Vascular Plants of North Carolina
Account for Fewflower Tick-trefoil - Hylodesmum pauciflorum   (Nuttall) H. Ohashi & R.R. Mill
Members of Fabaceae:
Members of Hylodesmum with account distribution info or public map:
Google Images
Section 6 » Family Fabaceae
Show/Hide Synonym
Author(Nuttall) H. Ohashi & R.R. Mill
DistributionVery widely scattered over most of the state, but primarily found in the northeastern Piedmont and northern Coastal Plain. Probably absent in the far eastern Coastal Plain and in the northern Mountains.

This is a Southeastern species that ranges north to NY and southeastern KS, and south to western FL and eastern TX. It is very scarce north of northern VA.
AbundanceUncommon in the northeastern Piedmont and far northern Coastal Plain -- from Rockingham County east to Hertford County and south to Wake and Johnston counties. Rare and of spotty occurrence elsewhere. The NCNHP formerly considered this as a Watch List species, but recent field work (in the last decade or two) in the northern part of the state uncovered many new populations, and it no longer is on that list.
HabitatThis is the only tick-trefoil that is regularly found in moist or rich bottomland hardwood forests. It ranges from that habitat onto lower hardwood slopes, typically where the soil is quite moist and often high in pH. Where found, it is usually mixed with a number of other broadleaf herbaceous species in a high diversity setting.
PhenologyBlooms from June to August, and fruits from August to October.
IdentificationThis is a small, low-growing tick-trefoil that is often overlooked, in part owing to its low growth but also passed over as the very common American Hog-peanut (Amphicarpaea bracteata). Whereas that last species is a trailing or twining vine, Hylodesmum pauciflorum is a somewhat erect herb, but reaching barely 8-12 inches tall, if even that. It has a branched stem, such that it is often wider than tall; the somewhat numerous leaves are crowded on the plant, even near the ground; and each leaf is composed of 3 leaflets. The terminal leaflet is ovate to somewhat rhombic, and about 2 inches long and slightly less wide, with the lateral leaflets a bit smaller. The flowers are quite distinct for a tick-trefoil. There are a few rather short panicles of flowers, each only a few inches long, and populated with only several flowers each. However, the flowers are bright white (and not pink like in nearly all similar species) and are held slightly above the level of the leaves. The pods have only 1-3 segments (loments). Experienced observers can recognize this "interesting" legume without flowers or fruits, by noticing trifoliate leaves on a very short plant that is "erect" and not a vine. Also, the species normally grows in moderate to dense stands, not singly like many others in Hylodesmum and Desmodium. Of course, if you are walking in a bottomland or lower slope of a rich forest, and notice fairly small white flowers in late summer on a legume, you may well have found this uncommon species.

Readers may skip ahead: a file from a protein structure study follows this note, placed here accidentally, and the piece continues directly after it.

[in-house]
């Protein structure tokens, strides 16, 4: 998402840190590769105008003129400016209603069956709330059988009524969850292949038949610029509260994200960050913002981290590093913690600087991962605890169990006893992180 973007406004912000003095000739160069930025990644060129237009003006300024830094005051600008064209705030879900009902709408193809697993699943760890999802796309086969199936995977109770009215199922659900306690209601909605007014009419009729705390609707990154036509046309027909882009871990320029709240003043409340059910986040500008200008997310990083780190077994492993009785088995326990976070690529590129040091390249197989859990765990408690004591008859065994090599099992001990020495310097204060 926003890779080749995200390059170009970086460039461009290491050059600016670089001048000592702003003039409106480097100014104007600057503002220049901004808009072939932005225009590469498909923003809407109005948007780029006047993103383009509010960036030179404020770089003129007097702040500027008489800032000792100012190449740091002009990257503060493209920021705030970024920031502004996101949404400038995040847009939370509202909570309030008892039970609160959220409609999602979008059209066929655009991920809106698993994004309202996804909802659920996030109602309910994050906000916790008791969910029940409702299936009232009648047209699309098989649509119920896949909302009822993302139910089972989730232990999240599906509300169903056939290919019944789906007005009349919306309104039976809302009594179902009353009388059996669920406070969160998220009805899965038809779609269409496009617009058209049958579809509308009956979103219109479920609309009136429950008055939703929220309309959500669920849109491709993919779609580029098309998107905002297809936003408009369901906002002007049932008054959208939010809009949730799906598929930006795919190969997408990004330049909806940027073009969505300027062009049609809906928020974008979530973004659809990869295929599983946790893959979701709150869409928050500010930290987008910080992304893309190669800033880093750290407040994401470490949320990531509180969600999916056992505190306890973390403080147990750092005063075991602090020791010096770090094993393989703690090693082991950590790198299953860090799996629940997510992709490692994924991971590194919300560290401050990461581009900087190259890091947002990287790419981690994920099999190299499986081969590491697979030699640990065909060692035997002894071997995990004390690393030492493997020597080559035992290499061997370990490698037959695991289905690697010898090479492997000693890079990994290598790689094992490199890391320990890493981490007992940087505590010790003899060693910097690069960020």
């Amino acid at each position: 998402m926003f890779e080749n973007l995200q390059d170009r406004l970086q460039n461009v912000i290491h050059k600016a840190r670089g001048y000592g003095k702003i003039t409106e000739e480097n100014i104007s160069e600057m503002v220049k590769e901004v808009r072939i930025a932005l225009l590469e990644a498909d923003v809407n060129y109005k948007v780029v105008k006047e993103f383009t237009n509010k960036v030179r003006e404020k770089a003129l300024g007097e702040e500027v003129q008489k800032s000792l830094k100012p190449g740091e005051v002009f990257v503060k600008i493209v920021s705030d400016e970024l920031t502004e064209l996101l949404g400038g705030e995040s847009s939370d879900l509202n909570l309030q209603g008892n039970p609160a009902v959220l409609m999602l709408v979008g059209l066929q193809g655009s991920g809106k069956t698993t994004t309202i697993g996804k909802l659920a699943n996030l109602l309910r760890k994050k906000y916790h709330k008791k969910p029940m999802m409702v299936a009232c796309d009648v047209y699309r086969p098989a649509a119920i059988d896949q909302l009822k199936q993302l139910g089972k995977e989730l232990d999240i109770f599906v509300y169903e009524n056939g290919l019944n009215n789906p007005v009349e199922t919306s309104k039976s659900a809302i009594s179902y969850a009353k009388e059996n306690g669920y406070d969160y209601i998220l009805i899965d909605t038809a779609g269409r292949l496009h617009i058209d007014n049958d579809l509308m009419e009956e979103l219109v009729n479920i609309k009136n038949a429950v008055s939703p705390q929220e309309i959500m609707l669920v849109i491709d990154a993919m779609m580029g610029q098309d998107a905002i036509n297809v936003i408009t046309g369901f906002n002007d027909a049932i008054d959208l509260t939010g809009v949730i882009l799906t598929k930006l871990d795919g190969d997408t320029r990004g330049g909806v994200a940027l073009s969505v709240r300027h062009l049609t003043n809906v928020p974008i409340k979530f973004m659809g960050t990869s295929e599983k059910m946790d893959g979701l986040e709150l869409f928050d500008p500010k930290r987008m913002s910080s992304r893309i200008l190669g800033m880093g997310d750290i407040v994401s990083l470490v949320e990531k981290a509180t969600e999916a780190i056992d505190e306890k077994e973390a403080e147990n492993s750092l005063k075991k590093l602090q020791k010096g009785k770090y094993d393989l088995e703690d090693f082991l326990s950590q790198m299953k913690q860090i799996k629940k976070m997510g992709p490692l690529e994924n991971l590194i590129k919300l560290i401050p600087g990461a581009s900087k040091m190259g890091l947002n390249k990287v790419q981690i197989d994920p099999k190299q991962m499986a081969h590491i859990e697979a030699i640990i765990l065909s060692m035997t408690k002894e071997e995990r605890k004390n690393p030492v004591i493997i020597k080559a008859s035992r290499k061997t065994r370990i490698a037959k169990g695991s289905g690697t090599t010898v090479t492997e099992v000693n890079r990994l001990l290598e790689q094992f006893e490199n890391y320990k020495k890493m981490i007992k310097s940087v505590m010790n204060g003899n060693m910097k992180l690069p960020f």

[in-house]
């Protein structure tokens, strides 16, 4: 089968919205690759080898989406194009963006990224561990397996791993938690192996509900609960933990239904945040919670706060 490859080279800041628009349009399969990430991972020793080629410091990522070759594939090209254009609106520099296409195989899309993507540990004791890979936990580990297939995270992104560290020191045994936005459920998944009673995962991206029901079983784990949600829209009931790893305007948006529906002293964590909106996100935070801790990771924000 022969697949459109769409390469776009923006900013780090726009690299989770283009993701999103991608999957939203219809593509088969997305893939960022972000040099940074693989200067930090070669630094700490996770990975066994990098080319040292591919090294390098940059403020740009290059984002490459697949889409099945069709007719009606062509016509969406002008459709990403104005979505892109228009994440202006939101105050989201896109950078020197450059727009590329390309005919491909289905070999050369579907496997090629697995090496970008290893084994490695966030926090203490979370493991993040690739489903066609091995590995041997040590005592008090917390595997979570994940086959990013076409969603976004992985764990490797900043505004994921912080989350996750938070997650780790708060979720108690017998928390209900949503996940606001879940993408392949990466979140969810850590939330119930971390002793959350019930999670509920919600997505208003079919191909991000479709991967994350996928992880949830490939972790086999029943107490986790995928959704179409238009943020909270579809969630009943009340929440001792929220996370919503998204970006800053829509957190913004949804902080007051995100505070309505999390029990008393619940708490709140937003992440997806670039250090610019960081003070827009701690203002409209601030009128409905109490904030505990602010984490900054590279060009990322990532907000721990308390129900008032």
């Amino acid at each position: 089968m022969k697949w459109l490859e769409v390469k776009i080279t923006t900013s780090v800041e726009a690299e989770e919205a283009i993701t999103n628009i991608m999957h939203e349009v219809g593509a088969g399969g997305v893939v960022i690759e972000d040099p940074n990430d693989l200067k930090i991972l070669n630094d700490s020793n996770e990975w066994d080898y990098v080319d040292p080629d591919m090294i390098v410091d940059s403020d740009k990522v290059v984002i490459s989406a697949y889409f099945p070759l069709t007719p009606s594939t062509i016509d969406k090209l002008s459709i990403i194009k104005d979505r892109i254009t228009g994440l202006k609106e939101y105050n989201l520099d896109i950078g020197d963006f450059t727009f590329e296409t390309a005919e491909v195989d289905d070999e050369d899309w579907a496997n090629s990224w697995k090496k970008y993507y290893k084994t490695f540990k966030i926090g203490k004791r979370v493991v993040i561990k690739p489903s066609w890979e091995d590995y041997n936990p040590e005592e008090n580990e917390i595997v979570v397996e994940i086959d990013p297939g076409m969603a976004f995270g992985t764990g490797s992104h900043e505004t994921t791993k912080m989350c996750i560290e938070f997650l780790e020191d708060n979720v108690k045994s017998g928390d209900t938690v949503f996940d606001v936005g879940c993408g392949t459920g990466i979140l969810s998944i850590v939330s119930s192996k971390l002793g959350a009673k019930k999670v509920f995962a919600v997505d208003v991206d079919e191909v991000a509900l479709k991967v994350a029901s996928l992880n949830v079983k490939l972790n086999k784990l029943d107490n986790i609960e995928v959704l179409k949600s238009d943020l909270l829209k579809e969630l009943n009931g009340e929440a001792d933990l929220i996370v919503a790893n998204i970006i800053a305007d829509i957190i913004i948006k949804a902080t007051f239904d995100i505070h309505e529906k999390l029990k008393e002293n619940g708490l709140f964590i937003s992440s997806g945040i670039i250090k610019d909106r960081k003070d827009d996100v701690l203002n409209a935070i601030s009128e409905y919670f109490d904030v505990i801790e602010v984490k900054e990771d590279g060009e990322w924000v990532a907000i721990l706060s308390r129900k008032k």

Taxonomic CommentsThis species was formerly included in the genus Desmodium. Most references now have moved it to Hylodesmum, but some like NatureServe retain the Desmodium pauciflorum name.

Other Common Name(s)Few-flowered Tick-trefoil (variation of the same general name)
State RankS3
Global RankG5
State Status
US Status
County Map - click on a county to view source of record.
Photo Gallery
B.A. SorriePee Dee Gabbro Slopes, trailside at base of slope, Aug 2016. RichmondPhoto_natural
Select a source
Select an occurrence type